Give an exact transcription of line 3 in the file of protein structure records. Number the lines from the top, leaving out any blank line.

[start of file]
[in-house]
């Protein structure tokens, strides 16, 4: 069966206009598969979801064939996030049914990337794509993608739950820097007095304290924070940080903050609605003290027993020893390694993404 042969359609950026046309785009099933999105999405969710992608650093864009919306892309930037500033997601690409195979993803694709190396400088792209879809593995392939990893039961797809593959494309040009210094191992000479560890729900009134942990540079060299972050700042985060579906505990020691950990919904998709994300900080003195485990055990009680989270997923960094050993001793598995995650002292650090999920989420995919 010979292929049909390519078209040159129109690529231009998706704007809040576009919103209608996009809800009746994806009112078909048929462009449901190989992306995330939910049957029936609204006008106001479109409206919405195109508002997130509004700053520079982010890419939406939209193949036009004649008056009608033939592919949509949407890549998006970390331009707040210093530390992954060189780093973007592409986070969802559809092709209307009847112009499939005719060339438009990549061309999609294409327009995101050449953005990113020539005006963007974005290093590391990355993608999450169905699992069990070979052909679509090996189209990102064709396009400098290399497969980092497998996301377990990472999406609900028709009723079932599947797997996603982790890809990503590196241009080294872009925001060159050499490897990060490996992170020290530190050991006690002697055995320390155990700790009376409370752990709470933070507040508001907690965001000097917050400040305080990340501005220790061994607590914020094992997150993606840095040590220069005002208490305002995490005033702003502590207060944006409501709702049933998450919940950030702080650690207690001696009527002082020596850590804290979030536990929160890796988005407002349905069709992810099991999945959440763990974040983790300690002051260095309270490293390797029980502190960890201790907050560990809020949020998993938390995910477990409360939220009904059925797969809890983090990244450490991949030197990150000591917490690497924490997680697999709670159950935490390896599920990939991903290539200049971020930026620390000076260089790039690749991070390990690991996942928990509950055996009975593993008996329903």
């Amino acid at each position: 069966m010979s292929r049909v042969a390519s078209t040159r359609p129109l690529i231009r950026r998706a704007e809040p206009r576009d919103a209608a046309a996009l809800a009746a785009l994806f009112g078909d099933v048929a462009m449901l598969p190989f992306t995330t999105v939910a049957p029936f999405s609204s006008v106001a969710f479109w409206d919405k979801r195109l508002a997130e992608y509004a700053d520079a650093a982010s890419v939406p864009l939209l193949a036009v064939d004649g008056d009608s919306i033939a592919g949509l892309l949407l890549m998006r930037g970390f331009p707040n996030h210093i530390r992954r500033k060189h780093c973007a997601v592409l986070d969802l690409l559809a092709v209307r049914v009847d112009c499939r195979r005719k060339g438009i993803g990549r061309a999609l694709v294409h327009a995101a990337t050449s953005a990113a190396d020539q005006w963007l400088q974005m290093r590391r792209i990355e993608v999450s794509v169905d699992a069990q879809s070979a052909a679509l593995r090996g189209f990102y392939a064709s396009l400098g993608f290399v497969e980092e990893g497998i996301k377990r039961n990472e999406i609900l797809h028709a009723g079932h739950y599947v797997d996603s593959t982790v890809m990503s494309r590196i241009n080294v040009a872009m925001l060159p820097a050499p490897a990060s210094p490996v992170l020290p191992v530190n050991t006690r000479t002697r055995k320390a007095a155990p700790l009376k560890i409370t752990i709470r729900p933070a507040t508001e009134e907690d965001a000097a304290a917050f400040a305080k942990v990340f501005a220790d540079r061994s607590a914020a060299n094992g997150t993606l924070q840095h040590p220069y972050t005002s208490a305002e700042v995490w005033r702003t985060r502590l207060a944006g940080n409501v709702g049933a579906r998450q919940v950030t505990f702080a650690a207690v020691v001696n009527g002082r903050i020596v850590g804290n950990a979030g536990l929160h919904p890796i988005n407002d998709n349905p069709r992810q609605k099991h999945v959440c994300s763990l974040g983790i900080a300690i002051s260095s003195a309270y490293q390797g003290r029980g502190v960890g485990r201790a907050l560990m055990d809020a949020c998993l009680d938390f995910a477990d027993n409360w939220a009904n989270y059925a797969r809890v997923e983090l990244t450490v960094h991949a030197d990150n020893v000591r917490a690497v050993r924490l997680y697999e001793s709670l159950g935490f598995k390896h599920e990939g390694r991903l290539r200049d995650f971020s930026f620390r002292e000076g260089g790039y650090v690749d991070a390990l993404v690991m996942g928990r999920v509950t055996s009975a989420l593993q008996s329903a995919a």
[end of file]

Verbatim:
């Amino acid at each position: 069966m010979s292929r049909v042969a390519s078209t040159r359609p129109l690529i231009r950026r998706a704007e809040p206009r576009d919103a209608a046309a996009l809800a009746a785009l994806f009112g078909d099933v048929a462009m449901l598969p190989f992306t995330t999105v939910a049957p029936f999405s609204s006008v106001a969710f479109w409206d919405k979801r195109l508002a997130e992608y509004a700053d520079a650093a982010s890419v939406p864009l939209l193949a036009v064939d004649g008056d009608s919306i033939a592919g949509l892309l949407l890549m998006r930037g970390f331009p707040n996030h210093i530390r992954r500033k060189h780093c973007a997601v592409l986070d969802l690409l559809a092709v209307r049914v009847d112009c499939r195979r005719k060339g438009i993803g990549r061309a999609l694709v294409h327009a995101a990337t050449s953005a990113a190396d020539q005006w963007l400088q974005m290093r590391r792209i990355e993608v999450s794509v169905d699992a069990q879809s070979a052909a679509l593995r090996g189209f990102y392939a064709s396009l400098g993608f290399v497969e980092e990893g497998i996301k377990r039961n990472e999406i609900l797809h028709a009723g079932h739950y599947v797997d996603s593959t982790v890809m990503s494309r590196i241009n080294v040009a872009m925001l060159p820097a050499p490897a990060s210094p490996v992170l020290p191992v530190n050991t006690r000479t002697r055995k320390a007095a155990p700790l009376k560890i409370t752990i709470r729900p933070a507040t508001e009134e907690d965001a000097a304290a917050f400040a305080k942990v990340f501005a220790d540079r061994s607590a914020a060299n094992g997150t993606l924070q840095h040590p220069y972050t005002s208490a305002e700042v995490w005033r702003t985060r502590l207060a944006g940080n409501v709702g049933a579906r998450q919940v950030t505990f702080a650690a207690v020691v001696n009527g002082r903050i020596v850590g804290n950990a979030g536990l929160h919904p890796i988005n407002d998709n349905p069709r992810q609605k099991h999945v959440c994300s763990l974040g983790i900080a300690i002051s260095s003195a309270y490293q390797g003290r029980g502190v960890g485990r201790a907050l560990m055990d809020a949020c998993l009680d938390f995910a477990d027993n409360w939220a009904n989270y059925a797969r809890v997923e983090l990244t450490v960094h991949a030197d990150n020893v000591r917490a690497v050993r924490l997680y697999e001793s709670l159950g935490f598995k390896h599920e990939g390694r991903l290539r200049d995650f971020s930026f620390r002292e000076g260089g790039y650090v690749d991070a390990l993404v690991m996942g928990r999920v509950t055996s009975a989420l593993q008996s329903a995919a």